Another factor to consider is location of the cell phone towers, how close are the towers are you conducting your tests? How much overlap from other towers is there? Each cell phone company such as Koodo, Bell etc have their own towers or license usage from another comapnies tower.
    The frequencies used by cell phones is not a dedicated frequency per phone rather it hunts for an available carrier wavelength each time it transmits. Its also not a sinusoidal wave in cell phones rather its a compression format called FSK or frequency shift key. which is a carrier wave being shifted to add more data per wave.
    Just some things to consider for your testing of your phone

    edit -90 dbm is 7.07 microvolts so it doesn't take a strong signal to work
    Last edited: Apr 11, 2013
  6. Apr 11, 2013 #5
    http://shreis.com/ssscyto/research papers/Understanding RF Depth of Penentration.pdf

    Electromagnetic Field Penetration
    The penetration depth of RF energy depends on the electromagnetic wave
    frequency, the permeability of the tissue and the tissue's conductivity.

    the depth of penetration in millimeters is inversely proportional to the square root of the frequency. Hence, lower frequencies have a higher penetration.

    If you think about this and consider your microwave shielding is developed for microwave frequencies and not RF frequencies, it should be obvious why your phone will still work

    also higher frequencies travel further than lower frequencies through the open air
  7. Apr 11, 2013 #6


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    An elevator isn't a very good Faraday cage. The frame is probably made of metal, but it's doubtful the entire elevator is really a metal box. While the box has to be structurally sound, lighter is better, since something will have to support the box, counterweights, and all the other equipment associated with the elevator.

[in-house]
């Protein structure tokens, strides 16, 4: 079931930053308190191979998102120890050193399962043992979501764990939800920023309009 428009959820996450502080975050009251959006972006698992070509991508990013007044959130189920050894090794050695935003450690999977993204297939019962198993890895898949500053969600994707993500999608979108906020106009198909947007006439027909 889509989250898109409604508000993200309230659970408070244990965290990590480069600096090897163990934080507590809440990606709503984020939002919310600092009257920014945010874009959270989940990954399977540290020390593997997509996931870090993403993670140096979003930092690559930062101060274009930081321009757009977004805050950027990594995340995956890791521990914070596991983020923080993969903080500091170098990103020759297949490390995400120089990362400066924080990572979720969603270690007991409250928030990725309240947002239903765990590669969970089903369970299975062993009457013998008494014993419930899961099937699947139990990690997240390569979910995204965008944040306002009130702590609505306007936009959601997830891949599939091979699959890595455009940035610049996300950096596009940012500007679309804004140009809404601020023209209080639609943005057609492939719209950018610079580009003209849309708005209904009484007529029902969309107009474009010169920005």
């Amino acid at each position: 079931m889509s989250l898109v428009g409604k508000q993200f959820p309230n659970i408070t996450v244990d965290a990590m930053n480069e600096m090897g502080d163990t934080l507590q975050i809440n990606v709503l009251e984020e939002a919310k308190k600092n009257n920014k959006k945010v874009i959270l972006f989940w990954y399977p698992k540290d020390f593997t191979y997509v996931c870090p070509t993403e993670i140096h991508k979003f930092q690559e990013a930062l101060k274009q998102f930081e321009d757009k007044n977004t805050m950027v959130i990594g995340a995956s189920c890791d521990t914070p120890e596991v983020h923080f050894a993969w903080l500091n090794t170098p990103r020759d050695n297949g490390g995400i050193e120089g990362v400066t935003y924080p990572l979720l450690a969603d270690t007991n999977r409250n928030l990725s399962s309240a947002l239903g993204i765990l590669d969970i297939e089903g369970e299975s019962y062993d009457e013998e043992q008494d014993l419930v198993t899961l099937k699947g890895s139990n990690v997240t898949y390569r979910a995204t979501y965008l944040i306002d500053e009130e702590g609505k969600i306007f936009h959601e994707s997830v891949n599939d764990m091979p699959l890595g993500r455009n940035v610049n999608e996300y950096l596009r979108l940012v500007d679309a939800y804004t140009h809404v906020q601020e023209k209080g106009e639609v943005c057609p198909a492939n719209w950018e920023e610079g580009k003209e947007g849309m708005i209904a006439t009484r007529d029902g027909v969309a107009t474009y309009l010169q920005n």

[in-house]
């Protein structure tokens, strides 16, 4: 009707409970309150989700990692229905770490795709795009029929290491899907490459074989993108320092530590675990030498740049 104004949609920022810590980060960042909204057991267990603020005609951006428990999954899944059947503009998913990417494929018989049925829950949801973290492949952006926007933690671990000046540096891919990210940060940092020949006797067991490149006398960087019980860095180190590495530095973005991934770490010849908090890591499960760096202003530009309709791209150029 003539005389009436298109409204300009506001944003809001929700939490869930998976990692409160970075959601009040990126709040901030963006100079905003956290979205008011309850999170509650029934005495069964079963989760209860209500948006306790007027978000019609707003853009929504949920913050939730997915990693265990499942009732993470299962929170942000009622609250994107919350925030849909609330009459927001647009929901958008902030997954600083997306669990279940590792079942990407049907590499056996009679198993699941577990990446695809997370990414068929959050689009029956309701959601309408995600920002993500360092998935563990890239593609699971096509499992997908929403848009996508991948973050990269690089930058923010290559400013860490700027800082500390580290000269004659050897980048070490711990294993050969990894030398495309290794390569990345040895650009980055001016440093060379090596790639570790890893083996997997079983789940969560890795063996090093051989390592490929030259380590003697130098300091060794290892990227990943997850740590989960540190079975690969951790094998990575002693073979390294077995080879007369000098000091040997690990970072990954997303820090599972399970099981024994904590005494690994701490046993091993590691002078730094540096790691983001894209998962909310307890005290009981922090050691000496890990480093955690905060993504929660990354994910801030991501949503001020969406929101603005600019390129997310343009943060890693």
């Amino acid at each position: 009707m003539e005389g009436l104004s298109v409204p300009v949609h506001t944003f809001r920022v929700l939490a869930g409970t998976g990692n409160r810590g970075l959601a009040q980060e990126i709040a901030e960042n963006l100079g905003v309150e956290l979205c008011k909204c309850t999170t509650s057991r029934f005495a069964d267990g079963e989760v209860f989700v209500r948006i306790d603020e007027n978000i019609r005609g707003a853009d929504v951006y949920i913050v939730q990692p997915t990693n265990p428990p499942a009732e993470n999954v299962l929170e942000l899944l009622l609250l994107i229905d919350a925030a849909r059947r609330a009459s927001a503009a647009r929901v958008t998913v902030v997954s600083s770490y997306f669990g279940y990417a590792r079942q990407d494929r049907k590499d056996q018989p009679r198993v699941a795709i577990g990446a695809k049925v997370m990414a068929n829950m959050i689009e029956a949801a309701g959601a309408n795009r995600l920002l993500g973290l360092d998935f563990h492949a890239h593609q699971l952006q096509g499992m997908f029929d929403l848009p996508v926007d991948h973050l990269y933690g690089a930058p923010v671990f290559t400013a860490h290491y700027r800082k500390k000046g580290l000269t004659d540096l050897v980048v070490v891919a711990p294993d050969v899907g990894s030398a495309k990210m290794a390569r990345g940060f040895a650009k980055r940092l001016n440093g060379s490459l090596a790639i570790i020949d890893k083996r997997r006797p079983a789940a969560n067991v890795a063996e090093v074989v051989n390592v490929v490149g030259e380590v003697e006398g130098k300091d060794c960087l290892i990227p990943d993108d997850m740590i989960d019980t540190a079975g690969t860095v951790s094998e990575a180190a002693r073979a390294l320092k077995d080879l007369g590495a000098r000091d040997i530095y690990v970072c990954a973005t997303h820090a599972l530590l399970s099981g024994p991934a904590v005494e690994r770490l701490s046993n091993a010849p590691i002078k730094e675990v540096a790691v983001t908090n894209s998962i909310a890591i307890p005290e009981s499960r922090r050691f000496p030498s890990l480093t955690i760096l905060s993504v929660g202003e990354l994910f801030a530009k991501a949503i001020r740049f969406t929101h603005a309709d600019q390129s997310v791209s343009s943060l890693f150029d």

The signal attenuation in elevators is actually a problem nowadays. You'd want devices accessing a wireless network to continue working (a hospital, for example). You can get around the problem by providing access points inside the elevator shaft itself (so at least you're closer to the source), but how much a particular elevator attenuates radio signals is probably at least considered when installing elevators in new buildings.

    I wonder if there's much of a difference between old elevators and new elevators? (You'd think some attenuation problems would accidentally be corrected just by trying to keep the weight down.)

    A common frequency for microwave ovens is 2.45 GHz. The mesh should filter out a lot of your cell phone frequencies. I think quite a few 4G phones would work, since they operate just above your microwave oven frequencies. (In other words, I'm not sure how precise your measurements were for the mesh.)
    Last edited: Apr 11, 2013
  8. Apr 11, 2013 #7
    A lot of companies including the hospital in my area have installed cell phone boosters for the reasons you just described with elevators. Some cell phones use as low as 900 mhz and so far I've yet to work on one that goes above 1.6 ghz, nor have I seen any boosters of a higher range.
    However that may also be due to location as each area typically gets assigned a set of licensed frequencies per area. The RF regulations in the US is further ahead than in Canada